Computers Motivate Students A few of the excluded studies noted that computers seemed to motivate students, especially reluctant writers. In her case study of two third grade “reluctant writers,” Yackanicz’s (2000) found that these students were more willing to engage and sustain in writing activities when they used the computer. As a result, these students wrote more often, for longer periods of time, and produced more writing when they used a computer instead of paper-and-pencil.

Keyboarding and Computers One study that focused on a range of middle school students found that it tended to take students longer periods of time to produce writing on computers as compared to on paper (Jackowski-Bartol, 2001). Although no formal measures of keyboarding skills were recorded, Jackowski-Bartol attributed this difference to a lack of keyboarding skills and inferred that as students keyboarding skills improve, the amount of time required to produce writing on computers would decrease.

Effects on Student Writing Several of the excluded studies examined the effect of computers on various aspects of students’ final written products. In an examination of writing produced by high school students who participated in a computer technology infusion product, Allison (1999) reported improvement in students literacy skills, attitudes toward writing, and an increase in the number of students who demonstrated high-order thinking skills in their writing. In a three-week study of 66 sixth graders who were randomly assigned to write on computer or paper, Grejda and Hannafin (1992) found that the quality of student writing was comparable, but students who used word-processors introduced fewer new errors when revising their text as compared to students who re-wrote their work on paper. In a three year study that examined the effect of computers on student writing, Owston and Wideman (1997) compared changes in the quantity and quality of writing of students attending a school in which there was one computer for every fifteen students versus a school in which there was one computer for every three students.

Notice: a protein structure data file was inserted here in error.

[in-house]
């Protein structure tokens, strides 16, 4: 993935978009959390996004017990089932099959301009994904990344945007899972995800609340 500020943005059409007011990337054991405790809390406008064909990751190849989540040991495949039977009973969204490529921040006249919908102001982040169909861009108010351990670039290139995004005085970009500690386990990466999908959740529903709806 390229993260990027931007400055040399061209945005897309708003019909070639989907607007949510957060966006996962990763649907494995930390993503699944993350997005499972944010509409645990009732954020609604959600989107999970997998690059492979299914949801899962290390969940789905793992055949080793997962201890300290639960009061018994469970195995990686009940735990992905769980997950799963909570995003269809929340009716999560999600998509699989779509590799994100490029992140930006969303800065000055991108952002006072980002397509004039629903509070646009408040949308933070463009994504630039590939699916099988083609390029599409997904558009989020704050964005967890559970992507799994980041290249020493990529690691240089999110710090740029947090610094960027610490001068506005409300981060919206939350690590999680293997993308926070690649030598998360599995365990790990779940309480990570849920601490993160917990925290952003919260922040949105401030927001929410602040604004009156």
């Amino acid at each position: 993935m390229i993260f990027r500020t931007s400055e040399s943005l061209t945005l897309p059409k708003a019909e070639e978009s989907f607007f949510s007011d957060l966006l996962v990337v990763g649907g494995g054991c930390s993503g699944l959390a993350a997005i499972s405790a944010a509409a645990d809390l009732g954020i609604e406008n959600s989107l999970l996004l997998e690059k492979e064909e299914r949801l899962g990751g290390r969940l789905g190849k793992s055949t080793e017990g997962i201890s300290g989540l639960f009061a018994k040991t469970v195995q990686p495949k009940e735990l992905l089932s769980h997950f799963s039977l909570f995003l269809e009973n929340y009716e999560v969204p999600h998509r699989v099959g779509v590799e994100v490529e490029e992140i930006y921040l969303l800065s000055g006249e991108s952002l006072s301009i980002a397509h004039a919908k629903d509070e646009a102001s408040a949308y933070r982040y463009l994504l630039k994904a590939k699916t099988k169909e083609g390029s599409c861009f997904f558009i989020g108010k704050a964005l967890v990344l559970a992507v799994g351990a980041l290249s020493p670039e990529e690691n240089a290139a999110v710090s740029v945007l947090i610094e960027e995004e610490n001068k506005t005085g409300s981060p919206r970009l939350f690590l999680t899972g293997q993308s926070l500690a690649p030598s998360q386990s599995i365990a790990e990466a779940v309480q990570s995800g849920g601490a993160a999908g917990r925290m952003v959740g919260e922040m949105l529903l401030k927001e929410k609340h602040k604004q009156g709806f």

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After three years, Owston and Wideman found that the quality of writing improved at a faster rate in the high access school and that the mean length of composition was three times longer in the high access school. The researchers, however, acknowledged that their findings do not take into account differences between teachers or the demographics of the students. Nonetheless, the researchers state that these variables did not appear to explain the superior writing produced by students in the high access school. Not all studies, however, report positive effects of computers on student writing. In a three year study in which seventy-two students wrote on computer and paper, Shaw, Nauman and Burson (1994) report that the length and quality of writing produced on paper was higher than writing produced on computer. This finding occurred even though students who wrote on computer had received keyboarding instruction. The authors described writing produced on computer as “stilted” and less creative.